- Strong leadership – I hope to find the best role models possible in my residency program because I want to be a good leader in the future, especially if I am involved in starting an EM residency program in Hawaii. This is one of the most important aspects of programs to me. More important than research.
- You asked for feedback. No other program has done that and there is almost always some kind of feedback that I would like to give to a program, but I am afraid that I will negatively affect their perception of me if I offer unsolicited feedback. I do not want to seem presumptuous.
- You have strong, diverse, interested faculty with a lot of talent and a commitment to innovation and a good residency culture. I wish there had been more time to talk to them outside of the interview.
- A huge improvement would have been to provide a safe, consistent place to put our belongings (or email us ahead of time to let us know that we would be moving constantly because I would’ve left everything in the car or at the security desk) I believe that it is very difficult to have a good experience and an accurate evaluation of people, interactions and places if your hands are full (to the point that I have sewn pockets on my pre-interview social outfits to stash business cards, pen/paper, phone, keys etc.) The constant moving gave the impression that the program did not have a solid base, that resources (including room space) were limited, and that program operations might be disorganized and inefficient at times. Additionally, the constant collecting of stuff and moving made it feel as though we didn’t have a place to settle into and that applicant comfort/convenience/experience were not considered. Finally, having a home base makes the process less stressful particularly for applicants that are traveling with luggage that they are forced to bring to the interview, not me, but there is an applicant like that at about 50% of the interviews I’ve been on. I spent time on this particular (relatively minor) point because it was unique to this program out of the ten interviews I’ve done so far and I suspect that it has a pretty big impact on applicants’ subconscious impression of your program.
- Another improvement would have been to talk with the residents about the goals for the tour, lunch interactions, etc. as well as discussing what kind of people you’re looking for in applicants. The general impression I got was that no one was really sure what they should be doing so it seemed a little disorganized and awkward. I think that those interactions are a chance to really find the best people for your program and then tell them why it’s the program for them. I think you guys have something special but you’re missing a lot of opportunities to communicate the important stuff and demonstrate that your residency program is an efficient cooperative team of awesome people that are moving and shaking things up in the field of EM.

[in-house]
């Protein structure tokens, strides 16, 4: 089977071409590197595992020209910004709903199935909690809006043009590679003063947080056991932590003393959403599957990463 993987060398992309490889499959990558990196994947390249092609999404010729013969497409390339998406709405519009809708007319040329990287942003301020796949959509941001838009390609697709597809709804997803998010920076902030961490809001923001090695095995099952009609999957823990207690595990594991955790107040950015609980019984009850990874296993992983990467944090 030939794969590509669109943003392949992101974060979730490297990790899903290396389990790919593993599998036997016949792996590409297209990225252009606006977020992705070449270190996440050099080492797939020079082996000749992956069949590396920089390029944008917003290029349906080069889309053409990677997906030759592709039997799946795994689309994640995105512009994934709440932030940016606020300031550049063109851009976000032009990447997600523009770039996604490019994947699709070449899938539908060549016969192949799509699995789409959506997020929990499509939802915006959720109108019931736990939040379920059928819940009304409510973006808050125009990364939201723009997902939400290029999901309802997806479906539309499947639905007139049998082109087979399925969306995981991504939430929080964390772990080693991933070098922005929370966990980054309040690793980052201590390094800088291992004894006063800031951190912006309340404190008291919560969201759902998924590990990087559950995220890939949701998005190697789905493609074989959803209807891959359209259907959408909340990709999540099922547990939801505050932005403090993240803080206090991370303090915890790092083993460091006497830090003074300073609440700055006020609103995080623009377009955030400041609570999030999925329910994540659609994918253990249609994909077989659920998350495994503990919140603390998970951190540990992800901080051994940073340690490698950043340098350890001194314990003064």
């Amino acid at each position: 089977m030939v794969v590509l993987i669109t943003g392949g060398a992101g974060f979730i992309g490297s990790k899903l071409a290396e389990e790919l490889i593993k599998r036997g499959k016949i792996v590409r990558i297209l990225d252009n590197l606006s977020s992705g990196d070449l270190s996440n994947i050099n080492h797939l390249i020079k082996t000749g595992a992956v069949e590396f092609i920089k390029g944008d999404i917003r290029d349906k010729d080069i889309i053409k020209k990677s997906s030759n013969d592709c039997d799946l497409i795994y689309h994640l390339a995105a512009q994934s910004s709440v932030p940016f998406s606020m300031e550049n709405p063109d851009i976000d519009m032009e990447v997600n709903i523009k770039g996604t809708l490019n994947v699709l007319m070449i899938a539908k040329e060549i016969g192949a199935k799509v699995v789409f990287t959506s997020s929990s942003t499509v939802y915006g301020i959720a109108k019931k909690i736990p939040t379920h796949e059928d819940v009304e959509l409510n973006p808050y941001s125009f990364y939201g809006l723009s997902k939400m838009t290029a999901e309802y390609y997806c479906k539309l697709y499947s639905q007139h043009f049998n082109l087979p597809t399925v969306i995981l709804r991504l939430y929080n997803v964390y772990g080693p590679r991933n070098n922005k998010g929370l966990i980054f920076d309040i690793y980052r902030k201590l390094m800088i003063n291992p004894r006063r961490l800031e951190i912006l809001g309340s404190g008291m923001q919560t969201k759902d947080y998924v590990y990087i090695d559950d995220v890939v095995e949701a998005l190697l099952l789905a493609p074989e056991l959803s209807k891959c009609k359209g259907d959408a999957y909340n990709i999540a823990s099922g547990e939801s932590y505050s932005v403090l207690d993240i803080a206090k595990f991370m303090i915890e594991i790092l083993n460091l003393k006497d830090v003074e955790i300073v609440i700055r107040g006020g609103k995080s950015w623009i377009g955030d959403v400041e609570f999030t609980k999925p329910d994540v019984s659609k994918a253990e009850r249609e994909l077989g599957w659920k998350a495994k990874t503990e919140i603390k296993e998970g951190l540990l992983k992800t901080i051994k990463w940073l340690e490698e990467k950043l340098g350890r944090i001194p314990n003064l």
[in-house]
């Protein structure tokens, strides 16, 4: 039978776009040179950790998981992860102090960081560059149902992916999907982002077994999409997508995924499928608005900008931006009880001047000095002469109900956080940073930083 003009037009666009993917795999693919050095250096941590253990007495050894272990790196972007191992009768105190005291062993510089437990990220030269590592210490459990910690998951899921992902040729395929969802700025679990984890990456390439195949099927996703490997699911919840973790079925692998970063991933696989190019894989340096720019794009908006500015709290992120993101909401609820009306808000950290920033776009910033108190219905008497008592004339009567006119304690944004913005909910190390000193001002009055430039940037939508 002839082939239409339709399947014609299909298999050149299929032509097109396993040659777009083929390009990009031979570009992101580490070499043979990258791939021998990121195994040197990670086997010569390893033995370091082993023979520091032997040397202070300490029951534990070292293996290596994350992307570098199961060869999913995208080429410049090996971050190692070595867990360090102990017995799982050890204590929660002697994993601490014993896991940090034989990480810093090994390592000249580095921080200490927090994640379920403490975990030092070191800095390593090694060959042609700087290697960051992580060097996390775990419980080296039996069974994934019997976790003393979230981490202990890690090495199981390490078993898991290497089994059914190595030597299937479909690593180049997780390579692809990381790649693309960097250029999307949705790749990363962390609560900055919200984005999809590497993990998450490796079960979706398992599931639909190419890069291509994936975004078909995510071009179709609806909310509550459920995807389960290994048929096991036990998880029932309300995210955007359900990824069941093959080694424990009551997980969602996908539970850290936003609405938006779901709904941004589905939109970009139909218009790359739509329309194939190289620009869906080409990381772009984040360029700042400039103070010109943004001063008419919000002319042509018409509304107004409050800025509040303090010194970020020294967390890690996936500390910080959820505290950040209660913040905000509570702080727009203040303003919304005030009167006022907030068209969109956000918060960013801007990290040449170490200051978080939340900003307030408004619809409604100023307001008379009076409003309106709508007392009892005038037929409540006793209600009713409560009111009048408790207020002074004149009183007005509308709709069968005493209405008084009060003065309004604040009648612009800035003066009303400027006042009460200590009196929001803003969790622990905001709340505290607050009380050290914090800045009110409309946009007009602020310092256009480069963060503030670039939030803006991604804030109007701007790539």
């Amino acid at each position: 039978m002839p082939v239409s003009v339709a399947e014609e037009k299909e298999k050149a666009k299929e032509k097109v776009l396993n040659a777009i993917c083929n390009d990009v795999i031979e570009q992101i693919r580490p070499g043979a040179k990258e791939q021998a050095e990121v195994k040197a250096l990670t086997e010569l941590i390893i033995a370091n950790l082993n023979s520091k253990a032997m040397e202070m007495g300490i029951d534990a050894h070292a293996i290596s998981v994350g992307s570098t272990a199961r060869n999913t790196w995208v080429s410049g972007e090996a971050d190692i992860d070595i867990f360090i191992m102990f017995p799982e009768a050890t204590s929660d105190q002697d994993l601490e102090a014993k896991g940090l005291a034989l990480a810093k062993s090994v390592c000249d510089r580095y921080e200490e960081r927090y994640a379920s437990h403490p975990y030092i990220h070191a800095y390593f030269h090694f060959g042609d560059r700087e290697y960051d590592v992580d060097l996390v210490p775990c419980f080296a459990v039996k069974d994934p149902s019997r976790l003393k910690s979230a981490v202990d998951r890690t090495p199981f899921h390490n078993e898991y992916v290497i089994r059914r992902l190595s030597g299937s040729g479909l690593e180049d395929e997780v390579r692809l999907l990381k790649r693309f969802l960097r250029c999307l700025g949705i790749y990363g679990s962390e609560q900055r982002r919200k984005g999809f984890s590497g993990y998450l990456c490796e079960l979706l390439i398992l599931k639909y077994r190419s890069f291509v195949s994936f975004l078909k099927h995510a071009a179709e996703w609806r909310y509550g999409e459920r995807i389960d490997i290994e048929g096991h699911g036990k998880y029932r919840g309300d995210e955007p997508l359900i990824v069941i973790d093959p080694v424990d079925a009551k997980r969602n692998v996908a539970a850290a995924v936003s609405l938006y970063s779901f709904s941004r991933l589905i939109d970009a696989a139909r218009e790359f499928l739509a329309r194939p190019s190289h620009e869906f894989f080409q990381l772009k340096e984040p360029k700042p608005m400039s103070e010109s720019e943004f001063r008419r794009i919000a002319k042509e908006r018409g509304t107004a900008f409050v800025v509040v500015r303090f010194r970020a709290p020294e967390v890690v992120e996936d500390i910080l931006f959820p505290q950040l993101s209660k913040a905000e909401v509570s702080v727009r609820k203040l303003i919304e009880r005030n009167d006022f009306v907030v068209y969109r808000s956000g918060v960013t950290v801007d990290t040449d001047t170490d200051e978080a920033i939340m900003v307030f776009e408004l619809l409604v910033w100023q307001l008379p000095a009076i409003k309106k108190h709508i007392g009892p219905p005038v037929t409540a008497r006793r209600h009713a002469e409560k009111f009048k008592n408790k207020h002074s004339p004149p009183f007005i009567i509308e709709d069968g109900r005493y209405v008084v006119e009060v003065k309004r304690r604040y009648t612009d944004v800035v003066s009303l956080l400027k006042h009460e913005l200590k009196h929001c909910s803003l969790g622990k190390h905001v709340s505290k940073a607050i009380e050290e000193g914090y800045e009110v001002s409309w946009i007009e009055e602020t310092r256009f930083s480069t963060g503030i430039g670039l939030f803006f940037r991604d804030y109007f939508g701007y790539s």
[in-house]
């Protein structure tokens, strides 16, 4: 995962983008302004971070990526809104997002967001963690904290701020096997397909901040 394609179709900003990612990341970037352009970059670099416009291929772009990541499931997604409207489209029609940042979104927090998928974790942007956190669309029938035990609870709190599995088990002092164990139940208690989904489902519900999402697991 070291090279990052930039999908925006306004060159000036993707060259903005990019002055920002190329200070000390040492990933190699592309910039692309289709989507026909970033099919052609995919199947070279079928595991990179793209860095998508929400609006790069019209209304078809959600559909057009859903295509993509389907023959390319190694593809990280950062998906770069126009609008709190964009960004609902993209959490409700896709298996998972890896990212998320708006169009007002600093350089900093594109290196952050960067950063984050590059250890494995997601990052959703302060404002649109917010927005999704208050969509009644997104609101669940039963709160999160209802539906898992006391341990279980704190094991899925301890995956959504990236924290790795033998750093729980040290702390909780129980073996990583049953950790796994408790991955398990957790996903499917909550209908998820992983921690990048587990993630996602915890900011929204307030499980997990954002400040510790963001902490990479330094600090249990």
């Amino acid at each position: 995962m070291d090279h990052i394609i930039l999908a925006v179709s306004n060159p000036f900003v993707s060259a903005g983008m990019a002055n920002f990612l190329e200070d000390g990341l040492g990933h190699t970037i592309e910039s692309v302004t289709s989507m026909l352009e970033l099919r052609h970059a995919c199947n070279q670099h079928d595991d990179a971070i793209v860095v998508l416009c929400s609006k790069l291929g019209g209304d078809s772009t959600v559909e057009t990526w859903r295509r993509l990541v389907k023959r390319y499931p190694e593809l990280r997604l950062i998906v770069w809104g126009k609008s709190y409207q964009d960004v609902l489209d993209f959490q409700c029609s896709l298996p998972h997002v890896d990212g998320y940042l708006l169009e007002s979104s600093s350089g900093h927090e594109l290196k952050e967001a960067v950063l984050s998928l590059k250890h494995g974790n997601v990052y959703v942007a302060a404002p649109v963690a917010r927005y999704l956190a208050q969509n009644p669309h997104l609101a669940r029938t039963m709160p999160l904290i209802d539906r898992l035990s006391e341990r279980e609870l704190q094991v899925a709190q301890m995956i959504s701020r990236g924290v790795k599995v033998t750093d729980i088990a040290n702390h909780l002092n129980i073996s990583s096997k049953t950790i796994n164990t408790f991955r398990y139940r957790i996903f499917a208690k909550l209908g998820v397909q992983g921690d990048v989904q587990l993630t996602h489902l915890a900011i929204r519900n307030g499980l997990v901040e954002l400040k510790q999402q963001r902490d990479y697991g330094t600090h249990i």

- Another relatively minor suggestion: because I’ve been traveling with limited space, the only thing I usually keep from the residency gift bags are the high-quality pens (notable exceptions include a collapsible reuseable metal straw, a handy travel charger/adapter and an awesome USB thumb drive that could fit on an id badge lanyard and had the program info on it.) It seemed a little strange to give out bic pens just because almost every other program has some kind of customized pen for its applicants. The ones that I’ve held onto are the metal ones (they don’t break in baggage) especially if they have a rubber grip to make writing easier. Other things that I would hold onto and therefore be continually reminded of your program are: stethoscope holder, small high powered tactical flashlight (many programs give pen lights), playing cards, small stapler, sticky note pack with multiple tab colors, pens with multiple ink colors, permanent markers, surgical markers, binder clips, travel adapter for international travel (if you feel that’s a strong point and you want candidates that are interested in global/international med), laser pointers, cool socks, beef jerky, lock pick set, mini lint rollers for interview clothes, business card holders, travel tissue pack, travel mints, etc. I do not think you should give all of those things obviously, but giving at least one thing that is memorable and useful does make a difference for the applicants. I know it might be expensive, but the money spent on these tokens for applicants will hopefully pay off in the quality of your incoming interns even if it is relatively minor—I think that’s why most programs do give some small token or memorabilia.
- An idea I had that might be an interesting way of finding people is to offer applicants the chance to anonymously (or not) mention whether there were any other applicants that they thought were really cool, good people or that they connected with during the day. I thought that (applicant 1) was a pretty wonderful applicant and I would be glad to be her friend/co-resident (I did not know her before the interview day). When I find great people that I connect with on the interview trail, I often encourage them to apply or interview at the programs that I am most interested in (if that’s something they want) and I contact programs that I have a good relationship with if there are people I think would be a good fit. In the end, I know I’ll match somewhere and I figure cooperation and helping other applicants/programs will end with a better fit for everyone despite the fact that I am increasing my potential competitors at the programs I like the most. An attending told me that the reason he did so well in his residency program was because he had a best friend and study buddy, named Tracy that he just clicked with early in intern year. Since hearing that advice, I have been actively trying to make sure that I’ll be able to find my “Tracy” at any program I end up at, and that is the rationale behind my attempts to connect the best people I find on the interview trail with the programs I like the most.
I respect when programs ask for feedback, so I would be a hypocrite if I did not do the same! I’d love to hear your thoughts in the anonymous SurveyMonkey link (below).
Copyright © 2019 by Erica Warkus